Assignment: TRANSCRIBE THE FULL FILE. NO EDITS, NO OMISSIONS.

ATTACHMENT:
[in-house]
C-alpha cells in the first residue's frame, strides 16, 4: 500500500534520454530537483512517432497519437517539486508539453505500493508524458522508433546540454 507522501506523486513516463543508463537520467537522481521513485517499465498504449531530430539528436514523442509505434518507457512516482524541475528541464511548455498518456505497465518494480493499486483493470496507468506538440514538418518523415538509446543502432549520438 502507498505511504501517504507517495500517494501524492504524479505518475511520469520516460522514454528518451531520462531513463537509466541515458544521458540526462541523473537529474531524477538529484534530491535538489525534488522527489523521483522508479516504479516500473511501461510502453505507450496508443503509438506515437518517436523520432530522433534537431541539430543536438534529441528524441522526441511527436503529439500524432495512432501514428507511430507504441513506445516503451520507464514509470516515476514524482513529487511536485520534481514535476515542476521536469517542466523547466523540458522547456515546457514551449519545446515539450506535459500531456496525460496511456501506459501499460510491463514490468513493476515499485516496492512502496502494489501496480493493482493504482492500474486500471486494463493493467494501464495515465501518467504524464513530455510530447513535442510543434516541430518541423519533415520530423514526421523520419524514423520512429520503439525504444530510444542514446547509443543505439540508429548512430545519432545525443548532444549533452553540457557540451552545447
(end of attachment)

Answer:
[in-house]
C-alpha cells in the first residue's frame, strides 16, 4: 500500500534520454530537483512517432497519437517539486508539453505500493508524458522508433546540454 507522501506523486513516463543508463537520467537522481521513485517499465498504449531530430539528436514523442509505434518507457512516482524541475528541464511548455498518456505497465518494480493499486483493470496507468506538440514538418518523415538509446543502432549520438 502507498505511504501517504507517495500517494501524492504524479505518475511520469520516460522514454528518451531520462531513463537509466541515458544521458540526462541523473537529474531524477538529484534530491535538489525534488522527489523521483522508479516504479516500473511501461510502453505507450496508443503509438506515437518517436523520432530522433534537431541539430543536438534529441528524441522526441511527436503529439500524432495512432501514428507511430507504441513506445516503451520507464514509470516515476514524482513529487511536485520534481514535476515542476521536469517542466523547466523540458522547456515546457514551449519545446515539450506535459500531456496525460496511456501506459501499460510491463514490468513493476515499485516496492512502496502494489501496480493493482493504482492500474486500471486494463493493467494501464495515465501518467504524464513530455510530447513535442510543434516541430518541423519533415520530423514526421523520419524514423520512429520503439525504444530510444542514446547509443543505439540508429548512430545519432545525443548532444549533452553540457557540451552545447